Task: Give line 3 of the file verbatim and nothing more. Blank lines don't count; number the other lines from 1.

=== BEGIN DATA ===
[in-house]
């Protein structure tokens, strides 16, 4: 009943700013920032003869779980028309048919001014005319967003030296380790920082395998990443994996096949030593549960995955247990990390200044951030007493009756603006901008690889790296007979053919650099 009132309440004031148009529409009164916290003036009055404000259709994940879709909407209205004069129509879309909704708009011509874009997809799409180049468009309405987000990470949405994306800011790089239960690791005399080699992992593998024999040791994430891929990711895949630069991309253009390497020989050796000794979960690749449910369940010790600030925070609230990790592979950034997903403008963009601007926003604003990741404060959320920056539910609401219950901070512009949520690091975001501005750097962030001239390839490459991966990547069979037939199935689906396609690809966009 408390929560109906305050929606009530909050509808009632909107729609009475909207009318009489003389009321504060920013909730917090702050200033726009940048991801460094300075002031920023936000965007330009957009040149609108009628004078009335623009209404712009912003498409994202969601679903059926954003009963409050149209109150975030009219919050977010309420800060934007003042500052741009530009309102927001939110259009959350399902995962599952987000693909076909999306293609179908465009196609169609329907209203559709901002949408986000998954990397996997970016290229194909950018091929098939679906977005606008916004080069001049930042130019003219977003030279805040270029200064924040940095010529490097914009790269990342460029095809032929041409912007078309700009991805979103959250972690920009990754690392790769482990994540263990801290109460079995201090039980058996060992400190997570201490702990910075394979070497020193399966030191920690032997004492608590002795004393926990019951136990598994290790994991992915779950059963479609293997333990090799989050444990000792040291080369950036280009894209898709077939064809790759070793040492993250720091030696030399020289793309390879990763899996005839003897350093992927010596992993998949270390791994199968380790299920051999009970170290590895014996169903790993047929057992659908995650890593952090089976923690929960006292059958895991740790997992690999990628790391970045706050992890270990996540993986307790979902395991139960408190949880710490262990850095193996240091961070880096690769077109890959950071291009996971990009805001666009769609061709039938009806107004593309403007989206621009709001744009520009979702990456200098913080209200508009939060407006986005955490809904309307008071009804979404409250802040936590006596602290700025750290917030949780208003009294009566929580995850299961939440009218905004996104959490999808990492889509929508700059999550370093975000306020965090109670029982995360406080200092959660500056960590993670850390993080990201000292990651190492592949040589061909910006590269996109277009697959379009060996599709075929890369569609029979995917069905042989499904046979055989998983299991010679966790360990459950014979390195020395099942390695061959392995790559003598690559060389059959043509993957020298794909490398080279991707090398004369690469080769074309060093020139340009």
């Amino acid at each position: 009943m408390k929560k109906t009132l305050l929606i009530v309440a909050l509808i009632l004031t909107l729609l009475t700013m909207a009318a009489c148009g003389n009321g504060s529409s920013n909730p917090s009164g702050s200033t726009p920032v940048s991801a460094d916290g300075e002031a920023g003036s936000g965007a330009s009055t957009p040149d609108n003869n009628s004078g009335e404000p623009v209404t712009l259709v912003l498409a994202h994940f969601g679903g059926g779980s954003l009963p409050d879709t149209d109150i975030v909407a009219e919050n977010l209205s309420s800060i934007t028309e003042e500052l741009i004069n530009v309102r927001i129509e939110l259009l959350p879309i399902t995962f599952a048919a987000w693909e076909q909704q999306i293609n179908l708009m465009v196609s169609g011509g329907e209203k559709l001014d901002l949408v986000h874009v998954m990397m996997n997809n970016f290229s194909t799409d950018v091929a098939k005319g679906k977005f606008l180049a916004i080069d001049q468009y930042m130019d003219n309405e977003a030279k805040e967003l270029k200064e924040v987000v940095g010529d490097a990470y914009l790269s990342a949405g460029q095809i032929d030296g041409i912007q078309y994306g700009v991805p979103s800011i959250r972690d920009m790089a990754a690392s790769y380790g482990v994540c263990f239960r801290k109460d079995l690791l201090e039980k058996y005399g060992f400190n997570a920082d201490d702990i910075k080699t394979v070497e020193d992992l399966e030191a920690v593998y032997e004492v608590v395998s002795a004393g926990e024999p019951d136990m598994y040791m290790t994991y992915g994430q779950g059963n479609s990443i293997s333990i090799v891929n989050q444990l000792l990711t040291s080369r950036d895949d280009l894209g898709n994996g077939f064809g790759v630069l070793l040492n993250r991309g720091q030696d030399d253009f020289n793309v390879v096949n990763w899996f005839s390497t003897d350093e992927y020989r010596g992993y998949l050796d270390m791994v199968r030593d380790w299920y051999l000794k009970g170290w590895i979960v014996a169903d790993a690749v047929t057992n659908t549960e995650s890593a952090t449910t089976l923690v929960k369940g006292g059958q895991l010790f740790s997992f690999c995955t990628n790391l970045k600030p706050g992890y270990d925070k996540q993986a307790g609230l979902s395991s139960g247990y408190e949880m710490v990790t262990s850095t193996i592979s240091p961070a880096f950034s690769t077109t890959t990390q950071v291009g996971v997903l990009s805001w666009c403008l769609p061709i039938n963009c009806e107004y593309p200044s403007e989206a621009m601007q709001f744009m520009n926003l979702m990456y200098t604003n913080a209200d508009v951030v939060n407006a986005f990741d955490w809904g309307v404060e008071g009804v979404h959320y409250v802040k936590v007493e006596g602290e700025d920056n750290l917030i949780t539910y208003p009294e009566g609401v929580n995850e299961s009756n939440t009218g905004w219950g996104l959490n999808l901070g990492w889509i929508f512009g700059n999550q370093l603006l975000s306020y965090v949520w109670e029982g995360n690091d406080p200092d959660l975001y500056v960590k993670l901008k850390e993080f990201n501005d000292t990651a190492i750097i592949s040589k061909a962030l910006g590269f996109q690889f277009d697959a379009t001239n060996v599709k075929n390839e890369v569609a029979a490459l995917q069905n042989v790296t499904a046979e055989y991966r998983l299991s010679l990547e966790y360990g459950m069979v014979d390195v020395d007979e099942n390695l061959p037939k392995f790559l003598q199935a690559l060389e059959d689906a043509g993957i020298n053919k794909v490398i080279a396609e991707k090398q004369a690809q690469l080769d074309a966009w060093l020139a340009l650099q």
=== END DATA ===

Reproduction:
């Amino acid at each position: 009943m408390k929560k109906t009132l305050l929606i009530v309440a909050l509808i009632l004031t909107l729609l009475t700013m909207a009318a009489c148009g003389n009321g504060s529409s920013n909730p917090s009164g702050s200033t726009p920032v940048s991801a460094d916290g300075e002031a920023g003036s936000g965007a330009s009055t957009p040149d609108n003869n009628s004078g009335e404000p623009v209404t712009l259709v912003l498409a994202h994940f969601g679903g059926g779980s954003l009963p409050d879709t149209d109150i975030v909407a009219e919050n977010l209205s309420s800060i934007t028309e003042e500052l741009i004069n530009v309102r927001i129509e939110l259009l959350p879309i399902t995962f599952a048919a987000w693909e076909q909704q999306i293609n179908l708009m465009v196609s169609g011509g329907e209203k559709l001014d901002l949408v986000h874009v998954m990397m996997n997809n970016f290229s194909t799409d950018v091929a098939k005319g679906k977005f606008l180049a916004i080069d001049q468009y930042m130019d003219n309405e977003a030279k805040e967003l270029k200064e924040v987000v940095g010529d490097a990470y914009l790269s990342a949405g460029q095809i032929d030296g041409i912007q078309y994306g700009v991805p979103s800011i959250r972690d920009m790089a990754a690392s790769y380790g482990v994540c263990f239960r801290k109460d079995l690791l201090e039980k058996y005399g060992f400190n997570a920082d201490d702990i910075k080699t394979v070497e020193d992992l399966e030191a920690v593998y032997e004492v608590v395998s002795a004393g926990e024999p019951d136990m598994y040791m290790t994991y992915g994430q779950g059963n479609s990443i293997s333990i090799v891929n989050q444990l000792l990711t040291s080369r950036d895949d280009l894209g898709n994996g077939f064809g790759v630069l070793l040492n993250r991309g720091q030696d030399d253009f020289n793309v390879v096949n990763w899996f005839s390497t003897d350093e992927y020989r010596g992993y998949l050796d270390m791994v199968r030593d380790w299920y051999l000794k009970g170290w590895i979960v014996a169903d790993a690749v047929t057992n659908t549960e995650s890593a952090t449910t089976l923690v929960k369940g006292g059958q895991l010790f740790s997992f690999c995955t990628n790391l970045k600030p706050g992890y270990d925070k996540q993986a307790g609230l979902s395991s139960g247990y408190e949880m710490v990790t262990s850095t193996i592979s240091p961070a880096f950034s690769t077109t890959t990390q950071v291009g996971v997903l990009s805001w666009c403008l769609p061709i039938n963009c009806e107004y593309p200044s403007e989206a621009m601007q709001f744009m520009n926003l979702m990456y200098t604003n913080a209200d508009v951030v939060n407006a986005f990741d955490w809904g309307v404060e008071g009804v979404h959320y409250v802040k936590v007493e006596g602290e700025d920056n750290l917030i949780t539910y208003p009294e009566g609401v929580n995850e299961s009756n939440t009218g905004w219950g996104l959490n999808l901070g990492w889509i929508f512009g700059n999550q370093l603006l975000s306020y965090v949520w109670e029982g995360n690091d406080p200092d959660l975001y500056v960590k993670l901008k850390e993080f990201n501005d000292t990651a190492i750097i592949s040589k061909a962030l910006g590269f996109q690889f277009d697959a379009t001239n060996v599709k075929n390839e890369v569609a029979a490459l995917q069905n042989v790296t499904a046979e055989y991966r998983l299991s010679l990547e966790y360990g459950m069979v014979d390195v020395d007979e099942n390695l061959p037939k392995f790559l003598q199935a690559l060389e059959d689906a043509g993957i020298n053919k794909v490398i080279a396609e991707k090398q004369a690809q690469l080769d074309a966009w060093l020139a340009l650099q």